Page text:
Mammograms are the most valuable and powerful tool a doctor has to screen for and diagnose breast cancer. Mammograms are quick, noninvasive, and can be life-saving. A 2020 study even shows that mammograms can reduce the risk of dying from breast cancer within 10 years by an astounding 41%. Whether you’re experiencing symptoms of breast cancer or not, mammograms should be a part of every woman’s “fitness over 40” plan with their doctor.
Dr. Vonda Wright views your 40’s as “prime time” to really get to know your body and develop a strong baseline for the rest of your years to come. Early detection of breast cancer can be life saving and the technology to detect it has improved significantly with the introduction of 3D mammograms.
How Do Mammograms Work?
There is a lot of mystery looming around mammograms. Many women are nervous and avoid scheduling mammograms because they believe the procedure will be painful or they don’t think they’re necessary because they haven’t experienced signs of breast cancer. With breast cancer holding its rank as the most lethal cancer in women in the United States, we at Women’s Health Conversations decided to take some time to dispel any myths surrounding mammograms and share what you can expect with your next 3D mammogram.
Mammograms are an imaging test that detects changes and abnormalities in the breast tissue. During a mammogram, a technician places the breast between two plates; one plate moves in multiple directions to take images of the breast tissue while the other holds the breast in place. Pressure can be applied to flatten the tissue and better detect any abnormalities. This is the biggest cause of anxiety for women regarding mammograms. While mammograms may have caused discomfort in the past, new machines are designed to flex with the body and apply pressure only when necessary. Nowadays, technicians are also much more mindful of the discomfort and many are willing to take measures to make you feel more comfortable throughout the test by using padding or blankets whenever possible.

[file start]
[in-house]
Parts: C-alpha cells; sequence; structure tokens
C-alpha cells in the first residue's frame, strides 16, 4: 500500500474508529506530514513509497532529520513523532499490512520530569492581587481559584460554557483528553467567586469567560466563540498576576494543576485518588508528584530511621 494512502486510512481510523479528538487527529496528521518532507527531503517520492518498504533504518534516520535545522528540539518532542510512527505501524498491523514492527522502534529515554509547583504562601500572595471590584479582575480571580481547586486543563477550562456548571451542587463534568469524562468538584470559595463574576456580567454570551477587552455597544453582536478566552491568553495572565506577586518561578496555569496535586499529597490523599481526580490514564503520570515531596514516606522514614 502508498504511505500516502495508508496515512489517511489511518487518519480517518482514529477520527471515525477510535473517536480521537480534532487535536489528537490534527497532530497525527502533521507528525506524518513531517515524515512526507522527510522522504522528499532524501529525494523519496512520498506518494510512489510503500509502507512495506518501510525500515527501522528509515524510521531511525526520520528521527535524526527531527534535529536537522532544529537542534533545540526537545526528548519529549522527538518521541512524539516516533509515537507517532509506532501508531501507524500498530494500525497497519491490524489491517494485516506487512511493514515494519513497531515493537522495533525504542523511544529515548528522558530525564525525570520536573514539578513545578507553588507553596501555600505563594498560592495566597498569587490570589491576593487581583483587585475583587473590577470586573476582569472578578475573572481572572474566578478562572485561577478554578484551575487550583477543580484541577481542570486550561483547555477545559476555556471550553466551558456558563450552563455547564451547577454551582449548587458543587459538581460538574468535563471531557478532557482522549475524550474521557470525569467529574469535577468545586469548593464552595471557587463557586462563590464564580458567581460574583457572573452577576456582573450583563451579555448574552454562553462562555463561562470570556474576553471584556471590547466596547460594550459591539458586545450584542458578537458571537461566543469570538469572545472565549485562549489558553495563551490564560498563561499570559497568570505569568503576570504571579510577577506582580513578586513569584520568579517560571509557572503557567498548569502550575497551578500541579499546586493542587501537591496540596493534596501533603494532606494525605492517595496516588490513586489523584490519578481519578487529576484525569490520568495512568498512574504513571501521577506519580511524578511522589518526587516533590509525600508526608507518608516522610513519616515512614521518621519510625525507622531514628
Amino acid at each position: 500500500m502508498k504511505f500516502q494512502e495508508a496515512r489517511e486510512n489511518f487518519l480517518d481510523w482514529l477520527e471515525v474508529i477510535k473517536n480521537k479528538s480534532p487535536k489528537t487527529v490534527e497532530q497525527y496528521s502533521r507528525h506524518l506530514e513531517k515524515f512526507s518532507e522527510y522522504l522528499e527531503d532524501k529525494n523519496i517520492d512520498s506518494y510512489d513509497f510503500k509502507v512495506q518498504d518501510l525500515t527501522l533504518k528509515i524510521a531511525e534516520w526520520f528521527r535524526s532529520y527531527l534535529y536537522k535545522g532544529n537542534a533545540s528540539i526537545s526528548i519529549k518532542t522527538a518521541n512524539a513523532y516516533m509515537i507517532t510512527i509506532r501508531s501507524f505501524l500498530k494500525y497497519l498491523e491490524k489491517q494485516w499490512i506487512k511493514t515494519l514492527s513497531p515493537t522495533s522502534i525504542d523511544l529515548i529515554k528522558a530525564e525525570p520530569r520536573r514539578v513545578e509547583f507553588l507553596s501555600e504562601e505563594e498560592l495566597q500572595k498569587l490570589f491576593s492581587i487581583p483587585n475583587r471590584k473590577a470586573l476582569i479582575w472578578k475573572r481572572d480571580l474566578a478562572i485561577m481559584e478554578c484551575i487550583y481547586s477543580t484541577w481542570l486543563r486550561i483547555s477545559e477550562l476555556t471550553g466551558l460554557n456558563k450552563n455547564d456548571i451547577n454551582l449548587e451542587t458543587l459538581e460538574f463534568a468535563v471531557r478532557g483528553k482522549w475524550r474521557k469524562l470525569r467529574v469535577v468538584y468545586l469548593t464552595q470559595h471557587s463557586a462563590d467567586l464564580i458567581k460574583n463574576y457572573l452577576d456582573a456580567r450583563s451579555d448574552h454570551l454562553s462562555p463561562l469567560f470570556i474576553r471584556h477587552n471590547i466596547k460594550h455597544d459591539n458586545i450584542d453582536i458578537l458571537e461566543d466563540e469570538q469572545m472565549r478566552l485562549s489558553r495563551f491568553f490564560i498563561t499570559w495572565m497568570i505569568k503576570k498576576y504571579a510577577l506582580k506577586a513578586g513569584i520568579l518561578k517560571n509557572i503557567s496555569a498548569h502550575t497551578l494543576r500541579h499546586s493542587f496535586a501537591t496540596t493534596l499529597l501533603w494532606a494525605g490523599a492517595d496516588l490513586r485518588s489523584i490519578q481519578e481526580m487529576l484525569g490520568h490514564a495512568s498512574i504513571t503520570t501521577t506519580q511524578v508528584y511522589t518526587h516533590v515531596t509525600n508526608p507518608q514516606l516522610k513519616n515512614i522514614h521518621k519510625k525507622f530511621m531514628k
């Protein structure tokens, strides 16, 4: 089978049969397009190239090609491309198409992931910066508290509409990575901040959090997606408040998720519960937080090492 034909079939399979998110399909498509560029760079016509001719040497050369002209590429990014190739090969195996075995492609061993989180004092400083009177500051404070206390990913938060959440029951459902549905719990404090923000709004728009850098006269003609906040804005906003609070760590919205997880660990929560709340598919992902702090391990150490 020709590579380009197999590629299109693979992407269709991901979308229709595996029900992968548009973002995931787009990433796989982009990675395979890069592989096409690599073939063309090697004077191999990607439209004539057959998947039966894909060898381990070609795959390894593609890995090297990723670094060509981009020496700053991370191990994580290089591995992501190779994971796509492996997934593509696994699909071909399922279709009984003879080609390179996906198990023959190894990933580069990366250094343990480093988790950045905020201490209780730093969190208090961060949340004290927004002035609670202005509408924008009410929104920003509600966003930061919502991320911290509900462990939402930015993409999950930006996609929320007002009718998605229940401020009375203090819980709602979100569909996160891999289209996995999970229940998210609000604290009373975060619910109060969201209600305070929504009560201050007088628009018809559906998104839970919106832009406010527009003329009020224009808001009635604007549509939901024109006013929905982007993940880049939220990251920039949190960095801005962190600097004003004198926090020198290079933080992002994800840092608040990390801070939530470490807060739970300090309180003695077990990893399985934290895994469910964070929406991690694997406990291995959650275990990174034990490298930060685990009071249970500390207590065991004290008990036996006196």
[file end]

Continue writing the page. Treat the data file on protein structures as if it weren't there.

Mammograms can bring out a lot of anxiety in women from the test itself, to the results. If a radiographer or doctor detects anything worth investigating further, they may recommend additional mammograms or a biopsy to see if the growth is potentially cancerous. However, the advancement of mammograms from 2D to 3D imaging has provided an even more accurate way to detect cancer in its earliest stages and avoid false alarms.
The Upgrade from 2D to 3D
Though 2D and 3D mammograms seem virtually the same from the patient’s point of view, the difference in results is dramatic. Traditionally, a 2D mammogram would provide 4 pictures of the breast tissue. However, with 3D tests, this number jumps to an astounding 80 images. By taking thinner 1mm “slices” of images from multiple angles, this allows the radiographer to penetrate dense breast tissue and detect growths that would otherwise go undetected. Researchers found that 3D mammography increased breast cancer detection rates by more than 40 percent. This means finding and removing smaller, early-stage tumors before they have the chance to grow.
A huge part of the mammogram experience is not the test itself, it’s getting the results back. Wait times and additional testing can be nerve-wracking. While dense 2D images can be clouded, 3D images are much thinner and tumors become more distinguishable. The increased accuracy of these images means decreasing “call back” rates for suspicious findings by up to 15% and reducing the anxiety and uncertainty that cancer testing can bring about.
The Bottom Line
3D mammography has proven benefits with powerful impacts, but it can be cost-prohibitive. Being that it is such a new technology, mostly spearheaded by one company, most insurance companies haven’t included 3D mammograms in their policies. 3D mammography devices have the ability to also take 2D images, so the insurance companies may leave the patient responsible for the costs of the remaining 3D portion, roughly $50-100.
While 2D mammography is also a powerful and unprecedented tool for detecting breast cancer, 3D technology is able to see through the cracks and detect even the smallest of tumors – and this can make all the difference. The American Cancer Society predicts that in 2020, about 276,480 new cases of invasive breast cancer will be diagnosed in women in the United States alone, and roughly 42,000 women will die of it. They have also found that cases have increased slightly throughout the years, making early detection and treatment much more crucial.
Frankly, the value that 3D mammograms are able to provide over 2D tests is enough to make them the new norm. If one of the biggest criticisms of 3D mammograms is that they might detect too much that may not be cancerous, we still consider that a win over 2D technology and believe that whenever able, women should opt into 3D for their next annual mammogram.